The relationship between education and civil rights was pivotal - the right to an equal education was a fundamental right, and one which was at the heart of the Civil Rights Movement. Some of the greatest opposition came from those who fought against desegregation in schools; whilst some of the greatest successes came in fighting for the right to education. The Brown v Board of Education decision and the Little Rock High School affair of 1957 were both landmark moments in the Civil Rights movement.
The collapse of Reconstruction allowed racial segregation to spread through the South. The legality of state laws that disenfranchised and segregated blacks was supported by the 1896 Supreme Court decision in Plessey v Ferguson. It advocated the legal doctrine of ‘separate but equal’ - a concept that would be used to legitimise segregation in all aspects of public life, including education.
However, while schools throughout America were separate, they were never equal. In part, this was because education was seen as dangerous. Without a good education, African Americans had little chance to improve their prospects.
World War Two generated a greater demand for equality. A black Corporal in the US Army described his desire for change:
"I spent four years in the army to free a bunch of Dutchmen and Frenchmen, and I’m hanged if I’m going to let the Alabama version of the Germans kick me around when I get home. No sirreee-bob! I went into the army a nigger; I’m comin’ out a man."
In 1930, the NAACP employed Nathan Margold to produce a legal plan against segregation. The Marigold Report proposed to attack the doctrine of separate but equal by challenging the inherent inequality of segregation in publicly funded primary and secondary schools.
NAACP’s strategy was to take various cases of racial discrimination in education to the Supreme Court. Judgements that supported the civil rights of the student would then become legal precedent. This created the legal foundations for dismantling segregation.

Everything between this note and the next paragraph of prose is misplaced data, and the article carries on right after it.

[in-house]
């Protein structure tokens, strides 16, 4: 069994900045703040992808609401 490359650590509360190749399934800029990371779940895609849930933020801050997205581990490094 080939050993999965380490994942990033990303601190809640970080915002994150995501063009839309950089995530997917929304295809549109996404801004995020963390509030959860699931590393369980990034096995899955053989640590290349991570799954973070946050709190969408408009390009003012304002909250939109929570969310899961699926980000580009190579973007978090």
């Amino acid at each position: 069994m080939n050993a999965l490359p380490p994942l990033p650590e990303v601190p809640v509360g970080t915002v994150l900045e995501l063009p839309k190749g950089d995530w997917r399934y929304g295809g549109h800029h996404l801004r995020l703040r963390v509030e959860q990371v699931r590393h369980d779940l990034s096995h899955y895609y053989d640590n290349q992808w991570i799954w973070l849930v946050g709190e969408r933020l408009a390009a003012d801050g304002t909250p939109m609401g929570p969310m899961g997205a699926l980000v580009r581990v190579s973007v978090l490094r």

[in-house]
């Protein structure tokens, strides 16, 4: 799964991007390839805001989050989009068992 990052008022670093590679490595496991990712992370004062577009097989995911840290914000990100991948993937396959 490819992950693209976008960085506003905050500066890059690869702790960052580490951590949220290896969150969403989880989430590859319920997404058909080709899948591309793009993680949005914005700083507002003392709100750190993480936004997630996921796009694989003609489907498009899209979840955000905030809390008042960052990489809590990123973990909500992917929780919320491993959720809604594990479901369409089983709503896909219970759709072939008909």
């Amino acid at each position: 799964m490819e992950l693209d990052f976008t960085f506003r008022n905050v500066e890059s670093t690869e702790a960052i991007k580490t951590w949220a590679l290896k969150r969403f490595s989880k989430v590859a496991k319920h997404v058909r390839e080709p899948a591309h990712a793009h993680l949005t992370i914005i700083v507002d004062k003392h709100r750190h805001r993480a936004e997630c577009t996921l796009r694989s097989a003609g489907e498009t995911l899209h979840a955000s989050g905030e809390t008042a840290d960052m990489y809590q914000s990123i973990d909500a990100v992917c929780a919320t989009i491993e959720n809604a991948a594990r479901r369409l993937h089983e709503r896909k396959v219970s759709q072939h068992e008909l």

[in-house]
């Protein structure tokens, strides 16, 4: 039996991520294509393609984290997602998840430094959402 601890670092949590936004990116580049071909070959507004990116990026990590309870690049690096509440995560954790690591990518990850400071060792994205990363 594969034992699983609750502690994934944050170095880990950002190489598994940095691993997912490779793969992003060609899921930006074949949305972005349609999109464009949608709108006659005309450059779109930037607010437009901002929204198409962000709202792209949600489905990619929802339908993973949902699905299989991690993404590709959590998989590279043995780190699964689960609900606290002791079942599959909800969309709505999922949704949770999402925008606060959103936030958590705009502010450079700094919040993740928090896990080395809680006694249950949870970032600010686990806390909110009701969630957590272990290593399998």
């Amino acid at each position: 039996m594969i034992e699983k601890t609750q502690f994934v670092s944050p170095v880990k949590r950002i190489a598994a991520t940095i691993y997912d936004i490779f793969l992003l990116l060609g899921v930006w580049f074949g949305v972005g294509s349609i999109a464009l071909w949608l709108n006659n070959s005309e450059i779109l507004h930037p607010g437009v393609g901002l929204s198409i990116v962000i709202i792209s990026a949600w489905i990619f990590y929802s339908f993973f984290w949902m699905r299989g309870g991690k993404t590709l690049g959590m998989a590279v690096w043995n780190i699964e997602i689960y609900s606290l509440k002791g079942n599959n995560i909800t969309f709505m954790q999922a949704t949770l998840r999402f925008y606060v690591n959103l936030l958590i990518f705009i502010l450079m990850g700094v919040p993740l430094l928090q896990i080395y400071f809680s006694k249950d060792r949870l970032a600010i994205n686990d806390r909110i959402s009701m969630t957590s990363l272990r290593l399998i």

NAACP lawyer Thurgood Marshall worked tirelessly to challenge segregation in education. Having been rejected by the University of Maryland Law School on racial grounds, he was determined to dismantle the “separate but equal” doctrine.
In 1950, Marshall declared that complete elimination of segregation in schools was the next objective. Marshall knew that challenges at a local level were integral to achieving this goal.
Five separate NAACP sponsored cases were brought together in the famous case of Brown v Board of Education of 1954. These included Brown itself, Briggs v Elliott, Davis v County School Board of Prince Edward County, Gebhart v Belton, and Bolling v Sharpe.
In 1952, these cases were brought the Supreme Court. The defending lawyers of segregation claimed that the states had already started work to improve black facilities. They also argued that these were state matters and not the concern of the Supreme Court.
Thurgood Marshall organised the plaintiffs who would be challenging segregation. He argued that integrated schools were a fundamental right for all Americans. The Supreme Court judge, Earl Warren, delivered the Court’s decision on 17 May 1954. Segregated schools were declared unconstitutional. The Court ordered the the desegregation of education with “deliberate speed”.
Despite this landmark decision, segregation persisted. The South resisted the decision and any attempts to enforce the law were met with violence. In Virginia, US Senator Harry F. Byrd, Sr. launched a campaign of ‘Massive Resistance’, which united white politicians and leaders in the state to resist the decision.
The case of Little Rock Central High School epitomises this resistance. In 1957, after pressure from federal government, Little Rock High School was to enroll its first cohort of African American students.
The students were met with violence on the first day of school. This resistance was only partially resolved after the involvement of Federal Government. It was a clear illustration of the Jim Crow mentality that continued to survive in the South.
Gradually, schools across America were desegregated. However, by 1962, whites-only schools still existed in Mississippi, South Carolina and Alabama.
By 1964, less than two per cent of African American children attended multi-racial schools in the 11 states associated with the south. Many colleges remained whites-only and these colleges had very few if any African American teachers on their staff.
Institutionalised racism was still very apparent in the North as well. By 1968, more than 30 per cent of all African American children went to public schools that were 90 per cent non-white.
By the 1970s, the South had become the nation's most integrated region. In 1976, 45.1 percent of African American students were attending majority white schools, compared with just 27.5 per cent in the Northeast and 29.7 percent in the Midwest.
See also: The 1957 Civil Rights Act
"Education and Civil Rights". HistoryLearning.com. 2023. Web.